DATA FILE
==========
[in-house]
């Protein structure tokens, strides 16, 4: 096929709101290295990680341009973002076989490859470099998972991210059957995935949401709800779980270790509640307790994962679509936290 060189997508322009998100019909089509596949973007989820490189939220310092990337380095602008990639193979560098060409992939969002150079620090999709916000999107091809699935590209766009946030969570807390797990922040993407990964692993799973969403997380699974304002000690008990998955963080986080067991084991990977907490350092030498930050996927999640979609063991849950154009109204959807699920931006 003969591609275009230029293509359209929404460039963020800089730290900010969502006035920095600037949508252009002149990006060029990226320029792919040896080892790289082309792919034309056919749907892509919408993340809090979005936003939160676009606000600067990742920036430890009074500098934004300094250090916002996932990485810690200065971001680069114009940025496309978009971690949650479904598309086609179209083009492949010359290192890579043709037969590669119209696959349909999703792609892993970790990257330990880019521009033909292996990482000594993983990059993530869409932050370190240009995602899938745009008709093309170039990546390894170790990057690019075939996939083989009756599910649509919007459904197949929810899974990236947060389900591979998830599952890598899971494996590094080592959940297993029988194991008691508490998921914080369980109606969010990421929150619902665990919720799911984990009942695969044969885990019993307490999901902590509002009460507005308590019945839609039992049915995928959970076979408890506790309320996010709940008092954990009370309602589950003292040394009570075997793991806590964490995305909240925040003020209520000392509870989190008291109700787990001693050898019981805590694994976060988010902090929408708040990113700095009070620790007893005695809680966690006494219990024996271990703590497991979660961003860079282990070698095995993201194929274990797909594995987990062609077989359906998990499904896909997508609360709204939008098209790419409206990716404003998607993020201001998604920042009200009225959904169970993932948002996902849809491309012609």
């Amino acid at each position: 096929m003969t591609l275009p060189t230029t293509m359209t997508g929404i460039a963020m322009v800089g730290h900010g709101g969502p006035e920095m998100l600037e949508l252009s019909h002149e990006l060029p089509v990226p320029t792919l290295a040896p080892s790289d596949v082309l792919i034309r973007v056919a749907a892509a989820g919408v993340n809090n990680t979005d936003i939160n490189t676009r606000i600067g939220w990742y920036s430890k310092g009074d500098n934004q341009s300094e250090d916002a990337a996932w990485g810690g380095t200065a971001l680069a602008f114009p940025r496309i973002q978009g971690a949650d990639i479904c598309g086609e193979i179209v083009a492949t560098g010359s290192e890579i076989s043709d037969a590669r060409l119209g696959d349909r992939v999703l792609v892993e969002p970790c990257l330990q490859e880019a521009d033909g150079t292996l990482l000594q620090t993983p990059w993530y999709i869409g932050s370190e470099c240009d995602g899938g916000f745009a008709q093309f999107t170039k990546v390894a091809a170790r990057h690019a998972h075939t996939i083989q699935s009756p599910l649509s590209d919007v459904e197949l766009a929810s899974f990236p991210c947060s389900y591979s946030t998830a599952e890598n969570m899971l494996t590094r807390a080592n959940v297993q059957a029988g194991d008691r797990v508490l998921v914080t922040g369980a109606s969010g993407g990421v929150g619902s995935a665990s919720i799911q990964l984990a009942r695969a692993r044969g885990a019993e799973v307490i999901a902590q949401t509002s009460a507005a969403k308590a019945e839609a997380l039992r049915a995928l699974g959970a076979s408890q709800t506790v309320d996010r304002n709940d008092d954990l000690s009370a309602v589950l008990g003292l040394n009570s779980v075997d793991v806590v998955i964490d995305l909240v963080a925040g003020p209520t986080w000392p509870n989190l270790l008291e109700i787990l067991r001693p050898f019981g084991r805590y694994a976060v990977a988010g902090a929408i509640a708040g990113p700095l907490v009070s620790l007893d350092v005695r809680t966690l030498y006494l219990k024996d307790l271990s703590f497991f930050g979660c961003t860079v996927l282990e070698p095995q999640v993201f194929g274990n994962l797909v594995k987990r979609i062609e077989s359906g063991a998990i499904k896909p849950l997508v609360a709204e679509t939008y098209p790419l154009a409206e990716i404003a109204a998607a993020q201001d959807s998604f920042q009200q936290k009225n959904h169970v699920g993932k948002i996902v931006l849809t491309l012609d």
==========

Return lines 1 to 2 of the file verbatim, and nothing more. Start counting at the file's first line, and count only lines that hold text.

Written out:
[in-house]
């Protein structure tokens, strides 16, 4: 096929709101290295990680341009973002076989490859470099998972991210059957995935949401709800779980270790509640307790994962679509936290 060189997508322009998100019909089509596949973007989820490189939220310092990337380095602008990639193979560098060409992939969002150079620090999709916000999107091809699935590209766009946030969570807390797990922040993407990964692993799973969403997380699974304002000690008990998955963080986080067991084991990977907490350092030498930050996927999640979609063991849950154009109204959807699920931006 003969591609275009230029293509359209929404460039963020800089730290900010969502006035920095600037949508252009002149990006060029990226320029792919040896080892790289082309792919034309056919749907892509919408993340809090979005936003939160676009606000600067990742920036430890009074500098934004300094250090916002996932990485810690200065971001680069114009940025496309978009971690949650479904598309086609179209083009492949010359290192890579043709037969590669119209696959349909999703792609892993970790990257330990880019521009033909292996990482000594993983990059993530869409932050370190240009995602899938745009008709093309170039990546390894170790990057690019075939996939083989009756599910649509919007459904197949929810899974990236947060389900591979998830599952890598899971494996590094080592959940297993029988194991008691508490998921914080369980109606969010990421929150619902665990919720799911984990009942695969044969885990019993307490999901902590509002009460507005308590019945839609039992049915995928959970076979408890506790309320996010709940008092954990009370309602589950003292040394009570075997793991806590964490995305909240925040003020209520000392509870989190008291109700787990001693050898019981805590694994976060988010902090929408708040990113700095009070620790007893005695809680966690006494219990024996271990703590497991979660961003860079282990070698095995993201194929274990797909594995987990062609077989359906998990499904896909997508609360709204939008098209790419409206990716404003998607993020201001998604920042009200009225959904169970993932948002996902849809491309012609």